Australian university-staff accord ‘will save 12,000 jobs’

Bitter internal conflict brews over union plan to offer pay concessions in return for employment safeguards

May 13, 2020

At least 12,000 job losses could be averted if universities and their staff endorse a “landmark” agreement to curtail the damage from the Covid-19 crisis, Australia’s academic union says.

The National Tertiary Education Union (NTEU) has released details of its “national jobs protection framework”, which would allow temporary variations to universities’ enterprise agreements – including year-long staff pay cuts of up to 15 per cent – in return for stronger employment safeguards.

The union says the concessions are needed to prevent “mass sackings that would have seen careers derailed and livelihoods destroyed”. Its approach “ensures that the strong look after the more vulnerable because that’s what a union does”.

But sceptics say the proposed agreement, to be applied at institutions where both university leaders and local union members endorse it, is “far from the promised life jacket” and will “have us drowning in concessions”.

The framework, which the NTEU executive negotiated with a group of vice-chancellors, would allow salary cuts of between 5 and 10 per cent for most affected staff and 15 per cent at “deeply affected universities”, in return for a moratorium on involuntary stand downs without pay.

Pay cuts could only be implemented after vice-chancellors and senior university executives had accepted bigger reductions than those inflicted on staff. Employees on low wages would be quarantined from the cuts.

Redundancies would only be permissible “in cases where a university can explicitly prove there is no work”, the NTEU said. Displaced casual and fixed-term staff would be prioritised for new work, and superannuation and leave would accrue as normal.

A draft memorandum of understanding also obliges universities to ensure that courses moved online during the crisis are returned to face-to-face delivery by 2022, unless remote teaching has been approved by the usual academic governance processes.

NTEU president Alison Barnes said that there were “no perfect options” in an emergency such as the pandemic. “Our union has intervened to put income security and fairness at the centre of a national response,” she continued.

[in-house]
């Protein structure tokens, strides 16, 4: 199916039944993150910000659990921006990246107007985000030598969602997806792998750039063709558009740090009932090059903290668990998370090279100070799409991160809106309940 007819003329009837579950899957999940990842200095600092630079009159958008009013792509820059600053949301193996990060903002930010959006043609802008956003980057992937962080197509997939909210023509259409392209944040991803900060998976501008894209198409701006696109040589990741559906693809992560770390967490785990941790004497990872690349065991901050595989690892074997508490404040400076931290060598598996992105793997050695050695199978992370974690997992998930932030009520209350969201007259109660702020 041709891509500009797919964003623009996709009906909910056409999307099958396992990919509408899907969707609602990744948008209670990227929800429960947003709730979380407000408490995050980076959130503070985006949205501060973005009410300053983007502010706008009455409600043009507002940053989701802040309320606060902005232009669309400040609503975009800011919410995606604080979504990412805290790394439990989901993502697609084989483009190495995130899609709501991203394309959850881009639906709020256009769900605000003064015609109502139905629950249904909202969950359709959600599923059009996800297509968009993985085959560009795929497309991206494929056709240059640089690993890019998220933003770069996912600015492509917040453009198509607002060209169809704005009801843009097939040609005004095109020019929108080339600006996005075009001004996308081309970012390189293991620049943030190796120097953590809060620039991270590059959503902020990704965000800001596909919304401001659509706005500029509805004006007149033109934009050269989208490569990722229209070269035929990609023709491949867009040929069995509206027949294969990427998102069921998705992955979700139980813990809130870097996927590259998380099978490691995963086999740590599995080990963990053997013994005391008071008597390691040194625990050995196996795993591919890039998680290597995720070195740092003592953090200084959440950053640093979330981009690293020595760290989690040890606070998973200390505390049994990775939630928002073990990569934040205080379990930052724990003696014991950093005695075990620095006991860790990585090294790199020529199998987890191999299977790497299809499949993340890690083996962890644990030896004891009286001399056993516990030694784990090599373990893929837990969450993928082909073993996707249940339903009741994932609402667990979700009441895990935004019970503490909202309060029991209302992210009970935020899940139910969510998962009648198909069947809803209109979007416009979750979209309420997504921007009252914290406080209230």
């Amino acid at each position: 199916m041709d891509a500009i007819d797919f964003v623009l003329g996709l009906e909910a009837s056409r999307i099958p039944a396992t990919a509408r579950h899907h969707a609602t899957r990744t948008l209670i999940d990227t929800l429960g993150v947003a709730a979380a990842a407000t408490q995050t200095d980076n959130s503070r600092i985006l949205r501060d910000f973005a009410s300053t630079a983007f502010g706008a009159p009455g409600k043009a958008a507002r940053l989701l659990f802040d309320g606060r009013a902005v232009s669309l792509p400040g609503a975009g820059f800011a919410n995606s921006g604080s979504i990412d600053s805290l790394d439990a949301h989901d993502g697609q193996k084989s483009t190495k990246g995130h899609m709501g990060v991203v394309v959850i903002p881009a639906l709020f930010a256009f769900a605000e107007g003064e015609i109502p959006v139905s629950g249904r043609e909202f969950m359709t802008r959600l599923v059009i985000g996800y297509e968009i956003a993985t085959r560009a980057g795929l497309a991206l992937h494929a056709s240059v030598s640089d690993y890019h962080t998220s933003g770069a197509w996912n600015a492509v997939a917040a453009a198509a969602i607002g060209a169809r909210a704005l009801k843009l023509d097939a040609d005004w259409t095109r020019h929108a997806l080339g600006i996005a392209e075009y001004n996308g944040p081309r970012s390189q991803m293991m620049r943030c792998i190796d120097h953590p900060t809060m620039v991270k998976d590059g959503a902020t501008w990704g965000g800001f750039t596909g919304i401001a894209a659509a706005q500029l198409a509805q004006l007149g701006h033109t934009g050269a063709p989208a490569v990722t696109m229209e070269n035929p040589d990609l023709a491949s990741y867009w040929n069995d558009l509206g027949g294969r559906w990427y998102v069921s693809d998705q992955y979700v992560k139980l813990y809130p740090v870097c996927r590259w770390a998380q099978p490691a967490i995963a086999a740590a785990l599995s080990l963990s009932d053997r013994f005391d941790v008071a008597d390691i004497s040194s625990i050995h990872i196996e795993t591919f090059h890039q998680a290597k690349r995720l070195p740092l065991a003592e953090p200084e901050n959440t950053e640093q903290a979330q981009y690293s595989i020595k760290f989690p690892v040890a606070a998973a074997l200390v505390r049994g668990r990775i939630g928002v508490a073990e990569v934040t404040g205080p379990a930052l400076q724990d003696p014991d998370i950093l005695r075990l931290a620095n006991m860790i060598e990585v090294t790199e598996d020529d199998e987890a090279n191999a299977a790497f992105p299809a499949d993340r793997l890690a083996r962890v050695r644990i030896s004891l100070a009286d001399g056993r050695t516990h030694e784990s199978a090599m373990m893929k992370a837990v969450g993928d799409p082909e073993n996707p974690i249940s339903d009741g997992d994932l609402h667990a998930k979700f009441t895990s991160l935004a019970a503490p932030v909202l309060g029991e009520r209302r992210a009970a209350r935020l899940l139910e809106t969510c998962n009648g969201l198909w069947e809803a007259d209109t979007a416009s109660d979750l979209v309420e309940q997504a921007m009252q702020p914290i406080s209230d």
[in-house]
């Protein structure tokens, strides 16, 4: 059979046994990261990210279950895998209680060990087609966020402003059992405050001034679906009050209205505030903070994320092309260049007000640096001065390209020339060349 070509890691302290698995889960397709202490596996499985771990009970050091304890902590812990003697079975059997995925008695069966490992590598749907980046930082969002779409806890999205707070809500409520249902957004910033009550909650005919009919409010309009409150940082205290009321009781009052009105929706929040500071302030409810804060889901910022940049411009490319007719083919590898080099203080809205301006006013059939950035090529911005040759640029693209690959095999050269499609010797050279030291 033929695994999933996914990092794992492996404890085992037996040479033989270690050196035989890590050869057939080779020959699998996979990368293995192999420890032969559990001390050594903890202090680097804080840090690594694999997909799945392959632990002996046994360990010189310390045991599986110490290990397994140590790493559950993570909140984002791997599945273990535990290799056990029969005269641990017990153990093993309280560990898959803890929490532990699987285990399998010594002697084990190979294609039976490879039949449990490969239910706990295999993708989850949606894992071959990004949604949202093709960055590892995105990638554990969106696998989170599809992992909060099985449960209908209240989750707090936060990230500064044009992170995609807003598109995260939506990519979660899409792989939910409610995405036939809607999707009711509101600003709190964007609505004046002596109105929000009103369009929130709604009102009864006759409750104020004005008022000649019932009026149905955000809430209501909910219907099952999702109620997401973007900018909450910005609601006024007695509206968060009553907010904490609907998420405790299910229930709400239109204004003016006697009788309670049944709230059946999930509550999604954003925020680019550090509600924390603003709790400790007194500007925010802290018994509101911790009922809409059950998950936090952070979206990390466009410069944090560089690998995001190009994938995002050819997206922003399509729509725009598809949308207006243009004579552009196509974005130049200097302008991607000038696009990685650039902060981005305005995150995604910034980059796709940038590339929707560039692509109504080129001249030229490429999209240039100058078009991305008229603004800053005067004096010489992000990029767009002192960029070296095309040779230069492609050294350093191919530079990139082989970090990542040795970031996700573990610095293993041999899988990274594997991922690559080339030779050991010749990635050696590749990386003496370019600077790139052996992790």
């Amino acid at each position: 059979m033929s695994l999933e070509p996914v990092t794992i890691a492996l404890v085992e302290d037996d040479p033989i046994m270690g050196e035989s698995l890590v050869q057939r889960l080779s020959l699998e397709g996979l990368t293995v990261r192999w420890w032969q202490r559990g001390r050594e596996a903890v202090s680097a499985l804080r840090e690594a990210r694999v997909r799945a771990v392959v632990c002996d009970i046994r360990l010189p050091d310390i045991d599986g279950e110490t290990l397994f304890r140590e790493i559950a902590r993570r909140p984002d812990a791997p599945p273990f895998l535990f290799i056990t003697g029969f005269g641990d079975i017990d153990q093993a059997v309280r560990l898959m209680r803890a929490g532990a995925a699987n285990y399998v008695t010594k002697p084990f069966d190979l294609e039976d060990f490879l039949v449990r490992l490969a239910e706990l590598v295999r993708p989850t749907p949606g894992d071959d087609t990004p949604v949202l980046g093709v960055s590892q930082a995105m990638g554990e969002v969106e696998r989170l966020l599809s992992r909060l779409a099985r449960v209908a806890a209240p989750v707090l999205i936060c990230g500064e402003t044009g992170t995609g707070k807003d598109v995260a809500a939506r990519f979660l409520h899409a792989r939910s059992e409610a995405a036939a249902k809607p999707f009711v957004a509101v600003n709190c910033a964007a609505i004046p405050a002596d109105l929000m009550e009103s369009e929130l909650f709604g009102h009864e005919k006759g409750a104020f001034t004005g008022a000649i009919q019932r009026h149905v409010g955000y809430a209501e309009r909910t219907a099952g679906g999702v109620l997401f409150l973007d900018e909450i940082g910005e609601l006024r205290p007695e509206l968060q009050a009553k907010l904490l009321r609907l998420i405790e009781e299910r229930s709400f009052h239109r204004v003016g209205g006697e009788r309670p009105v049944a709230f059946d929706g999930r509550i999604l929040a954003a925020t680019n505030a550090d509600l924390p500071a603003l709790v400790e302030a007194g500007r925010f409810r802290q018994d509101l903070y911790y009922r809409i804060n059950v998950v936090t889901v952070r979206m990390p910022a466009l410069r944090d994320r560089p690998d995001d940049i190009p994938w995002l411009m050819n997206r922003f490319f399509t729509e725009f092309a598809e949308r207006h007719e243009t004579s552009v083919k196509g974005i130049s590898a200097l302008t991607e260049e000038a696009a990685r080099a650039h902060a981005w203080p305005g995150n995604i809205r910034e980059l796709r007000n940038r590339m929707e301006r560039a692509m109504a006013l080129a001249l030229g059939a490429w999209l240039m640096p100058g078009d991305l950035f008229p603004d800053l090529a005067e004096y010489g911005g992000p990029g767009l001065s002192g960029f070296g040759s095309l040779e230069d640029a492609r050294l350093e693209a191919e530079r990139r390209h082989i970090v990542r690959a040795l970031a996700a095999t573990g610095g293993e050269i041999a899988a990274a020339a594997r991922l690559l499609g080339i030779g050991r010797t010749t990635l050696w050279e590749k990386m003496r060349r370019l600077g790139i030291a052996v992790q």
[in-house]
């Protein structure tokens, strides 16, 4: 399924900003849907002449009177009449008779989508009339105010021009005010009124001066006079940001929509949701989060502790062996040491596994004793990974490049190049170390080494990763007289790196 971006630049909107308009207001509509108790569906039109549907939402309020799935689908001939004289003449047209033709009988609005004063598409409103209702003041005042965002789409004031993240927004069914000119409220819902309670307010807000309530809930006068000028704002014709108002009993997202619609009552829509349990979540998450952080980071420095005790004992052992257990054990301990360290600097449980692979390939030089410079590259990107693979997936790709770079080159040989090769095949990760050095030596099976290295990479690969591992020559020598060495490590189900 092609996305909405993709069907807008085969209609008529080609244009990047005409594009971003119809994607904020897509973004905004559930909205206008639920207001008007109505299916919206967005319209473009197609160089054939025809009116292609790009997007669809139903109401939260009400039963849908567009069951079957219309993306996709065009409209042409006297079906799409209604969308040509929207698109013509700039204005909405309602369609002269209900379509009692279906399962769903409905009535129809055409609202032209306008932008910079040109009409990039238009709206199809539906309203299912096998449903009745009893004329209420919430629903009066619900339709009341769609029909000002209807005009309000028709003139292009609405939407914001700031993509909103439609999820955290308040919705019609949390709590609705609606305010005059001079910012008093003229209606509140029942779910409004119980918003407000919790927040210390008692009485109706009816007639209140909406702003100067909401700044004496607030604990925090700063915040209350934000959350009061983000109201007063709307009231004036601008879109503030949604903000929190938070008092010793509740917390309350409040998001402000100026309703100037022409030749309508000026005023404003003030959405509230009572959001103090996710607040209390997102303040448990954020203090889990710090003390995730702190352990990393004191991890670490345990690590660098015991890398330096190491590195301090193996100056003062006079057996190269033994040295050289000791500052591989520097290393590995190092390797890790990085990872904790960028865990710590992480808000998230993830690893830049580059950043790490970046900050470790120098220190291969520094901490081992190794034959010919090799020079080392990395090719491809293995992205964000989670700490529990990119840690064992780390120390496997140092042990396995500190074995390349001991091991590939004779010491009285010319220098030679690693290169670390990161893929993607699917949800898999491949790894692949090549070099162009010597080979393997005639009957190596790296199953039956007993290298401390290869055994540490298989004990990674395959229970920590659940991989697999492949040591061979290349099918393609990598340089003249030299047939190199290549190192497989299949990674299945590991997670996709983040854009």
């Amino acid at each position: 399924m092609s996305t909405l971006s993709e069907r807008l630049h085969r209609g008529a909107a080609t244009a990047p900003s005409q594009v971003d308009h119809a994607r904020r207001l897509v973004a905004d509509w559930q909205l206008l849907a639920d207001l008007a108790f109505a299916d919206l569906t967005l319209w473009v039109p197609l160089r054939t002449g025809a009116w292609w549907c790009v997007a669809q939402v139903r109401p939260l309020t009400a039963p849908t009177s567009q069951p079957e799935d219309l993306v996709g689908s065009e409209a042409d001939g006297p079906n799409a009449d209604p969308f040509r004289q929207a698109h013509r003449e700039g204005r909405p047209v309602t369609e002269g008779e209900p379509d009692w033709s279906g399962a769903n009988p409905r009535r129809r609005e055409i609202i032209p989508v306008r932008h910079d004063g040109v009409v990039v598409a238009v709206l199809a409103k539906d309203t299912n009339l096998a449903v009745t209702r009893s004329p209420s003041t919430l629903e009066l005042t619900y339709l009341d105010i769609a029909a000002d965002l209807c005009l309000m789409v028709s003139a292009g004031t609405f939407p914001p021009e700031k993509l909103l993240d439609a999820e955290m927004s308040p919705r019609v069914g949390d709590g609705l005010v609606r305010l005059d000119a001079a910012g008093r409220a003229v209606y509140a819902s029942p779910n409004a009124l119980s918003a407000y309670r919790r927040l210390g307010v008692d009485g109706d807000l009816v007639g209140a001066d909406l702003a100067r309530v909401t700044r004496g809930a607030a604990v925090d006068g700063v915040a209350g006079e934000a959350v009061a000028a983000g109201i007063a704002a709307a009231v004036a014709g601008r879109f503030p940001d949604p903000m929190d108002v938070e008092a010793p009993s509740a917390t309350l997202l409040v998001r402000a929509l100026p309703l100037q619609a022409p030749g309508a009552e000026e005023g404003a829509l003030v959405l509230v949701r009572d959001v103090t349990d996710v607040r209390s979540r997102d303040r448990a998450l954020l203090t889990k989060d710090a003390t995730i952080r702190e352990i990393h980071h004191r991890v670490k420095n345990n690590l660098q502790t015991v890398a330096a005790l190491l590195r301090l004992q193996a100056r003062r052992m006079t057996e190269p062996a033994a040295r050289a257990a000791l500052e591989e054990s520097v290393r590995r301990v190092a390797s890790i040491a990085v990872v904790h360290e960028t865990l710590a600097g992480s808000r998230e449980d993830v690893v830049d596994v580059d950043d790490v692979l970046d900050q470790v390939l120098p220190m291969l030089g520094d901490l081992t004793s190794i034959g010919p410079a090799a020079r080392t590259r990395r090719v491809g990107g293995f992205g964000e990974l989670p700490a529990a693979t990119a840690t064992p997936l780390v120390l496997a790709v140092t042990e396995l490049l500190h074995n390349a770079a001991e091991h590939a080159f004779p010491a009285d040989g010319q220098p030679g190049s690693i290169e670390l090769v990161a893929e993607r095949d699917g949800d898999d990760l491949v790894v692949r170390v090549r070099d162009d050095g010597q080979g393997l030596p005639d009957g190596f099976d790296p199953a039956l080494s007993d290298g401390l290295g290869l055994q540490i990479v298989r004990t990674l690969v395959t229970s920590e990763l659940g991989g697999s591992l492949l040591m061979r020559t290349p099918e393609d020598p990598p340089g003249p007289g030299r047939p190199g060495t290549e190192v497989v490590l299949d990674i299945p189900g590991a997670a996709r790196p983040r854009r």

“It is now incumbent on the commonwealth government to come to the table with a crisis funding package. Our universities should be researching Covid-19 therapies and training the next generation of nurses, paramedics and doctors.”

The details have emerged after a task force of science leaders warned that the equivalent of 21,000 full-time university staff face unemployment over the next six months. La Trobe University vice-chancellor John Dewar, one of the university leaders who negotiated the deal, said that it could generate enough savings to preserve 200 La Trobe jobs this year and more in 2021.

“We can all contribute to saving as many jobs as possible,” he told staff. “None of us want to see job losses on this or any scale.”

But the NTEU Fightback group, which is marshalling opposition among union members, highlighted shortcomings in the framework.

“‘Everyone gets a lifeline’ is clearly a lie,” the group insisted in a Facebook post, criticising a lack of explicit protections for casual staff – many of whom have already lost their jobs – or safeguards against universities staging restructures or abolishing courses to justify “mass redundancies”.

The group has organised an “urgent meeting” late on 13 May to encourage members to veto the proposals, which could be voted on this week. The NTEU says “all members will be given a say”.

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